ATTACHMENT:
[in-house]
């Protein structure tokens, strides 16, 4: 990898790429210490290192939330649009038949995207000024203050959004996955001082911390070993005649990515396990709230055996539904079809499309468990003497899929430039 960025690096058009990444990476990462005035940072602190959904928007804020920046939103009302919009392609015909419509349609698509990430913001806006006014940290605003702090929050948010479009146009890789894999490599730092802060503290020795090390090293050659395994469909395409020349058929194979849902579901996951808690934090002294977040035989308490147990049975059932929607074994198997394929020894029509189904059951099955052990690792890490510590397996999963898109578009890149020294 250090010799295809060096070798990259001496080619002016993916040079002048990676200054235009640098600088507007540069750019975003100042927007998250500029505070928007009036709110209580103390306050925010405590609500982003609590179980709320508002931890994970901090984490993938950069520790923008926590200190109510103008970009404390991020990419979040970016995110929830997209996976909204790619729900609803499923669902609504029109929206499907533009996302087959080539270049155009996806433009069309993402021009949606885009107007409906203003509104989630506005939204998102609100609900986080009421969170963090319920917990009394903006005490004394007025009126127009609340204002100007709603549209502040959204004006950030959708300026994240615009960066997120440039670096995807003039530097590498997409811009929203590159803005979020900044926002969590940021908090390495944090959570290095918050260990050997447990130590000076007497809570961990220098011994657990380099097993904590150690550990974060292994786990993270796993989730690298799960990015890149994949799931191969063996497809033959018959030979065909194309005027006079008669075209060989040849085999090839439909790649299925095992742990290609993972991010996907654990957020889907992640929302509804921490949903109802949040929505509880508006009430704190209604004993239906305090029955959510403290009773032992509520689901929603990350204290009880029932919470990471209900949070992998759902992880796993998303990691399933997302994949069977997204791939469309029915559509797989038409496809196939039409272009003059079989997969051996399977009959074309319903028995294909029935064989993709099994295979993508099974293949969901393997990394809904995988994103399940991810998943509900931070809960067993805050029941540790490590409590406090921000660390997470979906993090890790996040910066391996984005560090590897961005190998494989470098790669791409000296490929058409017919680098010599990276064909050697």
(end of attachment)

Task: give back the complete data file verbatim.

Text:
[in-house]
């Protein structure tokens, strides 16, 4: 990898790429210490290192939330649009038949995207000024203050959004996955001082911390070993005649990515396990709230055996539904079809499309468990003497899929430039 960025690096058009990444990476990462005035940072602190959904928007804020920046939103009302919009392609015909419509349609698509990430913001806006006014940290605003702090929050948010479009146009890789894999490599730092802060503290020795090390090293050659395994469909395409020349058929194979849902579901996951808690934090002294977040035989308490147990049975059932929607074994198997394929020894029509189904059951099955052990690792890490510590397996999963898109578009890149020294 250090010799295809060096070798990259001496080619002016993916040079002048990676200054235009640098600088507007540069750019975003100042927007998250500029505070928007009036709110209580103390306050925010405590609500982003609590179980709320508002931890994970901090984490993938950069520790923008926590200190109510103008970009404390991020990419979040970016995110929830997209996976909204790619729900609803499923669902609504029109929206499907533009996302087959080539270049155009996806433009069309993402021009949606885009107007409906203003509104989630506005939204998102609100609900986080009421969170963090319920917990009394903006005490004394007025009126127009609340204002100007709603549209502040959204004006950030959708300026994240615009960066997120440039670096995807003039530097590498997409811009929203590159803005979020900044926002969590940021908090390495944090959570290095918050260990050997447990130590000076007497809570961990220098011994657990380099097993904590150690550990974060292994786990993270796993989730690298799960990015890149994949799931191969063996497809033959018959030979065909194309005027006079008669075209060989040849085999090839439909790649299925095992742990290609993972991010996907654990957020889907992640929302509804921490949903109802949040929505509880508006009430704190209604004993239906305090029955959510403290009773032992509520689901929603990350204290009880029932919470990471209900949070992998759902992880796993998303990691399933997302994949069977997204791939469309029915559509797989038409496809196939039409272009003059079989997969051996399977009959074309319903028995294909029935064989993709099994295979993508099974293949969901393997990394809904995988994103399940991810998943509900931070809960067993805050029941540790490590409590406090921000660390997470979906993090890790996040910066391996984005560090590897961005190998494989470098790669791409000296490929058409017919680098010599990276064909050697």